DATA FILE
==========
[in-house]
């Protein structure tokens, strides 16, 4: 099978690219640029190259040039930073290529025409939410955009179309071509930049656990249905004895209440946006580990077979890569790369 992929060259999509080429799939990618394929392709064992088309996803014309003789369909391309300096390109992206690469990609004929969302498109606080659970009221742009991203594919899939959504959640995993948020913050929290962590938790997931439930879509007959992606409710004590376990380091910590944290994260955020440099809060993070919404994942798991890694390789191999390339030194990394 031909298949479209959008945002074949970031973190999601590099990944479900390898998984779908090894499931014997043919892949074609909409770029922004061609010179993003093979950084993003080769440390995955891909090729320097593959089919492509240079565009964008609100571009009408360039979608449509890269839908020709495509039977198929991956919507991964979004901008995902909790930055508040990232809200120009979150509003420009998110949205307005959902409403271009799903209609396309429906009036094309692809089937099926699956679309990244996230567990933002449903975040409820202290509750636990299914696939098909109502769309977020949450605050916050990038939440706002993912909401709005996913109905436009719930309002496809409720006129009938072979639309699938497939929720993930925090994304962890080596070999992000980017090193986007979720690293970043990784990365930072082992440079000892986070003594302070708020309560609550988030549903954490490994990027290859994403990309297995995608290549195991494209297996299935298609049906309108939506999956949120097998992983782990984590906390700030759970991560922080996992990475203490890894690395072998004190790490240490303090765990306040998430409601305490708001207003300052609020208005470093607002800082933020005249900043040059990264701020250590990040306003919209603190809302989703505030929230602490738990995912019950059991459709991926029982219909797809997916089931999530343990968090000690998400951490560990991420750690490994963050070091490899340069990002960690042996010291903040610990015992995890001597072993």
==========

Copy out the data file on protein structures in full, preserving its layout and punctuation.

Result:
[in-house]
């Protein structure tokens, strides 16, 4: 099978690219640029190259040039930073290529025409939410955009179309071509930049656990249905004895209440946006580990077979890569790369 992929060259999509080429799939990618394929392709064992088309996803014309003789369909391309300096390109992206690469990609004929969302498109606080659970009221742009991203594919899939959504959640995993948020913050929290962590938790997931439930879509007959992606409710004590376990380091910590944290994260955020440099809060993070919404994942798991890694390789191999390339030194990394 031909298949479209959008945002074949970031973190999601590099990944479900390898998984779908090894499931014997043919892949074609909409770029922004061609010179993003093979950084993003080769440390995955891909090729320097593959089919492509240079565009964008609100571009009408360039979608449509890269839908020709495509039977198929991956919507991964979004901008995902909790930055508040990232809200120009979150509003420009998110949205307005959902409403271009799903209609396309429906009036094309692809089937099926699956679309990244996230567990933002449903975040409820202290509750636990299914696939098909109502769309977020949450605050916050990038939440706002993912909401709005996913109905436009719930309002496809409720006129009938072979639309699938497939929720993930925090994304962890080596070999992000980017090193986007979720690293970043990784990365930072082992440079000892986070003594302070708020309560609550988030549903954490490994990027290859994403990309297995995608290549195991494209297996299935298609049906309108939506999956949120097998992983782990984590906390700030759970991560922080996992990475203490890894690395072998004190790490240490303090765990306040998430409601305490708001207003300052609020208005470093607002800082933020005249900043040059990264701020250590990040306003919209603190809302989703505030929230602490738990995912019950059991459709991926029982219909797809997916089931999530343990968090000690998400951490560990991420750690490994963050070091490899340069990002960690042996010291903040610990015992995890001597072993």